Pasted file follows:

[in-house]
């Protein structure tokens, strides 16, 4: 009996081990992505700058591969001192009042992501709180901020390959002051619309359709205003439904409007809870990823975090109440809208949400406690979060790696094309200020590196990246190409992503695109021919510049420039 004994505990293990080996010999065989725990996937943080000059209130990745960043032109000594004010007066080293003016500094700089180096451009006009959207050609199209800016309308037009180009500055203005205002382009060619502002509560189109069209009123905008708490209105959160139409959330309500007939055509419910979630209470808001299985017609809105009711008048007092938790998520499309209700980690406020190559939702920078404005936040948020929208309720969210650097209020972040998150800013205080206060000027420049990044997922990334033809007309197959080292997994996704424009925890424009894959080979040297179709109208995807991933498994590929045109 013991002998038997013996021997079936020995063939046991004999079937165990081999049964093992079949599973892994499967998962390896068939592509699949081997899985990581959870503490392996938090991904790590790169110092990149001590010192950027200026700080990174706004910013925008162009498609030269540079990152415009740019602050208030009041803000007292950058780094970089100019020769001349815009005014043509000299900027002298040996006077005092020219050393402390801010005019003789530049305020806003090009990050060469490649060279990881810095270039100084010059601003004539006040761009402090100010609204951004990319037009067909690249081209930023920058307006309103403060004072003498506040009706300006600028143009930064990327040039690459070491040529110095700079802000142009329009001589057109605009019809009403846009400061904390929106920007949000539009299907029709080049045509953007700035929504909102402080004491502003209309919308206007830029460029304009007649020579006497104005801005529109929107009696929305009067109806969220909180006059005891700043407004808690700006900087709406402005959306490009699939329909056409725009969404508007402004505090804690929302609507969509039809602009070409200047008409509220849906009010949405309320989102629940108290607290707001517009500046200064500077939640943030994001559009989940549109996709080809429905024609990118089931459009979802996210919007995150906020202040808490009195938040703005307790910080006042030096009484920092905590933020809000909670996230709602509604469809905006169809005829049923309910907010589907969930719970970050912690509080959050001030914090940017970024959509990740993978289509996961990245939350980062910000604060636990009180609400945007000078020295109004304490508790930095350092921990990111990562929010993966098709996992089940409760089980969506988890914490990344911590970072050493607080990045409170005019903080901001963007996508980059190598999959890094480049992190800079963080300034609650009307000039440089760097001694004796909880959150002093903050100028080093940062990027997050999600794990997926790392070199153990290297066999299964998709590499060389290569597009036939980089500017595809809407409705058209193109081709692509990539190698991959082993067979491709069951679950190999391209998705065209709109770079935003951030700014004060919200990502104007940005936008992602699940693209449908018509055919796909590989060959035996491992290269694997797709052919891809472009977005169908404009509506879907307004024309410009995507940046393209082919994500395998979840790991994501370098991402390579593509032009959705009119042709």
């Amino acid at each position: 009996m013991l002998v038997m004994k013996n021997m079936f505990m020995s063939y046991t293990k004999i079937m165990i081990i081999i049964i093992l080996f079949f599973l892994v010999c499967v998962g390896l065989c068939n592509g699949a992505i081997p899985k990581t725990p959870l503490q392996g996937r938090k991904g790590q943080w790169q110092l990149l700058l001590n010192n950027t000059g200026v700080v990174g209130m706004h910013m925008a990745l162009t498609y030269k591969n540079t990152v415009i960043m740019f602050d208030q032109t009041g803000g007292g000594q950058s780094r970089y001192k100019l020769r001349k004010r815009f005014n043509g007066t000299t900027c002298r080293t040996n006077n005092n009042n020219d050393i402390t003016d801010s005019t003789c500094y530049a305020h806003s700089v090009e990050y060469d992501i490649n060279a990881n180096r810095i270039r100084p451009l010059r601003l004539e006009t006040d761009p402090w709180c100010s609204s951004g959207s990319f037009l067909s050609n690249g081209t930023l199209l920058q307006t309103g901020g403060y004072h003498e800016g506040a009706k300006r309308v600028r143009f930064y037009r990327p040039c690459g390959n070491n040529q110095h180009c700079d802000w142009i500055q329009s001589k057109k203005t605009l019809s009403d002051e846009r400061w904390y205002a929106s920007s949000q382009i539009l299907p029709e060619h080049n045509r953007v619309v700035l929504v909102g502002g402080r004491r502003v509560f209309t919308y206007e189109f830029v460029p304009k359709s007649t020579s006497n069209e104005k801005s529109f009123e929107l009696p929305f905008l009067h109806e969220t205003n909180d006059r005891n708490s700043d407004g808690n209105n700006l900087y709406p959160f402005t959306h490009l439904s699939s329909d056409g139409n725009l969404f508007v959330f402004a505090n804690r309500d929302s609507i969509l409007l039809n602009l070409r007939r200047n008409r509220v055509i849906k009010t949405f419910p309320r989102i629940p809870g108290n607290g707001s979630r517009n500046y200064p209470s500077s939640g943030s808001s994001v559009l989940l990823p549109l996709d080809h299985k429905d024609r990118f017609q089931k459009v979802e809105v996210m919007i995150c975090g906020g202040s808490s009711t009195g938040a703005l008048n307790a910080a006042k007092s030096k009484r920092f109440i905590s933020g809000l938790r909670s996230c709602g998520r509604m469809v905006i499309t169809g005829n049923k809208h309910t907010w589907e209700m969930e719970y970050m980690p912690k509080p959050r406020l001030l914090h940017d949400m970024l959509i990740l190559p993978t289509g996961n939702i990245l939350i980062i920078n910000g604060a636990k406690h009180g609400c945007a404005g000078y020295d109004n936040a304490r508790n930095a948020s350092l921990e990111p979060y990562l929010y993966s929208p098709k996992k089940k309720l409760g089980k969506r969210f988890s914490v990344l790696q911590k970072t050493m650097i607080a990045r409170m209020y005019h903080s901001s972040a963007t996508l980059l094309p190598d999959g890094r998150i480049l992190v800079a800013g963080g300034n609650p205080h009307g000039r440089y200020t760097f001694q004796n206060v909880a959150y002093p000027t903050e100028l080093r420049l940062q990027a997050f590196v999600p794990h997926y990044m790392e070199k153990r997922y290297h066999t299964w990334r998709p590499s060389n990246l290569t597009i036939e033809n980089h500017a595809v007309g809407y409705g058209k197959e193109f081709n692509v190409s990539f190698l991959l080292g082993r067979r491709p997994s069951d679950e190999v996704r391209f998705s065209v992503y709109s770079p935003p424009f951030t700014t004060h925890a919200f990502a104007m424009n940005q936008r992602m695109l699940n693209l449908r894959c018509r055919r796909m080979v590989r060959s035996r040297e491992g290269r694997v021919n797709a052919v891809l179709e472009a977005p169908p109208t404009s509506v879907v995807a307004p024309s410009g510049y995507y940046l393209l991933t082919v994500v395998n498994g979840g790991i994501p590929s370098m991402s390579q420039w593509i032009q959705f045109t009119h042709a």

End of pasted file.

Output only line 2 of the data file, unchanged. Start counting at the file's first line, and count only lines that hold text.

């Protein structure tokens, strides 16, 4: 009996081990992505700058591969001192009042992501709180901020390959002051619309359709205003439904409007809870990823975090109440809208949400406690979060790696094309200020590196990246190409992503695109021919510049420039 004994505990293990080996010999065989725990996937943080000059209130990745960043032109000594004010007066080293003016500094700089180096451009006009959207050609199209800016309308037009180009500055203005205002382009060619502002509560189109069209009123905008708490209105959160139409959330309500007939055509419910979630209470808001299985017609809105009711008048007092938790998520499309209700980690406020190559939702920078404005936040948020929208309720969210650097209020972040998150800013205080206060000027420049990044997922990334033809007309197959080292997994996704424009925890424009894959080979040297179709109208995807991933498994590929045109 013991002998038997013996021997079936020995063939046991004999079937165990081999049964093992079949599973892994499967998962390896068939592509699949081997899985990581959870503490392996938090991904790590790169110092990149001590010192950027200026700080990174706004910013925008162009498609030269540079990152415009740019602050208030009041803000007292950058780094970089100019020769001349815009005014043509000299900027002298040996006077005092020219050393402390801010005019003789530049305020806003090009990050060469490649060279990881810095270039100084010059601003004539006040761009402090100010609204951004990319037009067909690249081209930023920058307006309103403060004072003498506040009706300006600028143009930064990327040039690459070491040529110095700079802000142009329009001589057109605009019809009403846009400061904390929106920007949000539009299907029709080049045509953007700035929504909102402080004491502003209309919308206007830029460029304009007649020579006497104005801005529109929107009696929305009067109806969220909180006059005891700043407004808690700006900087709406402005959306490009699939329909056409725009969404508007402004505090804690929302609507969509039809602009070409200047008409509220849906009010949405309320989102629940108290607290707001517009500046200064500077939640943030994001559009989940549109996709080809429905024609990118089931459009979802996210919007995150906020202040808490009195938040703005307790910080006042030096009484920092905590933020809000909670996230709602509604469809905006169809005829049923309910907010589907969930719970970050912690509080959050001030914090940017970024959509990740993978289509996961990245939350980062910000604060636990009180609400945007000078020295109004304490508790930095350092921990990111990562929010993966098709996992089940409760089980969506988890914490990344911590970072050493607080990045409170005019903080901001963007996508980059190598999959890094480049992190800079963080300034609650009307000039440089760097001694004796909880959150002093903050100028080093940062990027997050999600794990997926790392070199153990290297066999299964998709590499060389290569597009036939980089500017595809809407409705058209193109081709692509990539190698991959082993067979491709069951679950190999391209998705065209709109770079935003951030700014004060919200990502104007940005936008992602699940693209449908018509055919796909590989060959035996491992290269694997797709052919891809472009977005169908404009509506879907307004024309410009995507940046393209082919994500395998979840790991994501370098991402390579593509032009959705009119042709």